The writings of his father’s friend J. G. Koelreuter had already drawn Gaertner’s attention to the problems of the hybrid fertilization of plants. When F. J. Schelver and his student A. W. Henschel again brought the sexuality of plants into doubt on the basis of principles derived from Naturphilosophie, the question became the subject of much debate. In 1825, Gaertner began comprehensive research on this problem after planning and beginning a general treatise on plant physiology. He published his first results in 1826, and he made further contributions almost yearly. In 1837 he won a prize for his solution of a problem presented by the Netherlands Society of Sciences at Haarlem. The first part of his masterpiece, Versuche und Beobachtungen über die Befruchtungsorgane der vollkommeneren Gewächse . . ., appeared in 1844; the second and larger part in 1849, under the title Versuche und Beobachtungen über die Bastarderzeugung im Pflanzenreich.
The first part of this work treated the relationships and conditions of natural and artificial fertilization, as well as the functions and alterations of the individual parts of the flower during fertilization. The second part reported results of experiments carried on over decades; the experimental methods themselves were described in a supplement. In this treatise Gaertner set forth the different ways in which hybrid fertilization can occur and discussed the capacity for hybridization among the various systematic units (family, genus, species, variety). He also considered the question of the “regularities” in the behavior of several generations of hybrids, although he did not formulate any general rules. He referred to certain dominant characteristics as “decidirte Typen” (“definite types”). He observed alterations of individual characteristics but did not study them systematically. He denied the possibility of “the transformation of one species into another through hybridization” and believed in the stability of species, which he regarded as fixed types. Gaertner classified hybrids “according to their structure and origin” and collected data on the general “characteristics and properties of hybrids,” as, for example, those pertaining to their fertility.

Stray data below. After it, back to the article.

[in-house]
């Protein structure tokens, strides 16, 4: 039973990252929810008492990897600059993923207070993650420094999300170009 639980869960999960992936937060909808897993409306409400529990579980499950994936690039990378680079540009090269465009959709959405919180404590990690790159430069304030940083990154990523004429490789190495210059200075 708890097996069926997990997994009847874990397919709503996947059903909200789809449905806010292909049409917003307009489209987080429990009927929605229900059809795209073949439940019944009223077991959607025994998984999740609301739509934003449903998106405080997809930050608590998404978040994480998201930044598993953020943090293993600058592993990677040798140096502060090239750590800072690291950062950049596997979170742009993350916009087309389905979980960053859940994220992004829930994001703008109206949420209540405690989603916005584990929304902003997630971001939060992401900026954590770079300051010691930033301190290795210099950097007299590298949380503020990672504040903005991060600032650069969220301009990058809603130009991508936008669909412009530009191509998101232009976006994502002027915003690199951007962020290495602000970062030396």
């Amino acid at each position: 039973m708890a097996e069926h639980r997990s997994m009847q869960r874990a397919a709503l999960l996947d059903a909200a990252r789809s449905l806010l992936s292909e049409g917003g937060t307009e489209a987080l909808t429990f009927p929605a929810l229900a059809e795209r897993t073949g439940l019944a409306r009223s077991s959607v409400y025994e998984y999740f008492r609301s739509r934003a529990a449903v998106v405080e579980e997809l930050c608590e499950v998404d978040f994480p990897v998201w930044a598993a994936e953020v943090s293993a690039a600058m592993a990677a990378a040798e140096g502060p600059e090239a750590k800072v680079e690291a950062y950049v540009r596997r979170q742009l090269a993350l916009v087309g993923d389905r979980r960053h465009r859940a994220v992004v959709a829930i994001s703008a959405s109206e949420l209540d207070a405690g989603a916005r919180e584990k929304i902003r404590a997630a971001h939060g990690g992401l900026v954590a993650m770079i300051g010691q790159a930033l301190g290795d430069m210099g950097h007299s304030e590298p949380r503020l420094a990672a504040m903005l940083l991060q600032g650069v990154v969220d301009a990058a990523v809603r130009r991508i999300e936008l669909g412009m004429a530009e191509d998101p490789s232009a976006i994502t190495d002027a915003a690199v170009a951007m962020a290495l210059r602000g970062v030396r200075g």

Although Gaertner’s general theoretical conclusions were deficient in terms of contemporary biological knowledge, his writings were extremely rich in observations, presented new methodology, and, in sum, constituted the first comprehensive treatment of the problem of hybridization. In them the sexuality of plants was definitively established, and at the same time the attention of researchers was drawn to the biological problems connected with sexual reproduction. Charles Darwin read Gaertner closely when he was developing his theory of pangenesis. However, Gaertner’s work achieved its greatest impact through its influence on Gregor Mendel, whose investigations were directly inspired by it.
I. Original Works. Gaertner’s major works are “Fortgesetzte Nachrichten über Bastardgewächse,” in Flora (Regensburg), 10–21 (1827–1838); “Over de voortteling van bastaard-planten,” in Natuurkundige verhandlelingen van de Hollandsche maatschappij der wetenschappen te Haarlem, 24 (1844), 1–202; Versuche und Beobachtungen über die Befruchtungsorgane der vollkommeneren Gewächse und über die naturliche und künstliche Befruchtung durch den eigenen Pollen (Stuttgart, 1844); and Versuche und Beobachtungen über die Bastarderzeugung im Pflanzenreich (Stuttgart, 1849).
II. Secondary Literature. An obituary is in Flora, 34 (1851), 135–143. See also F. Reinöhl, in Schwäbische Lebensbilder, III (Stuttgart, 1942), 190–198, with portrait, bibliography of his works, and list of the literature.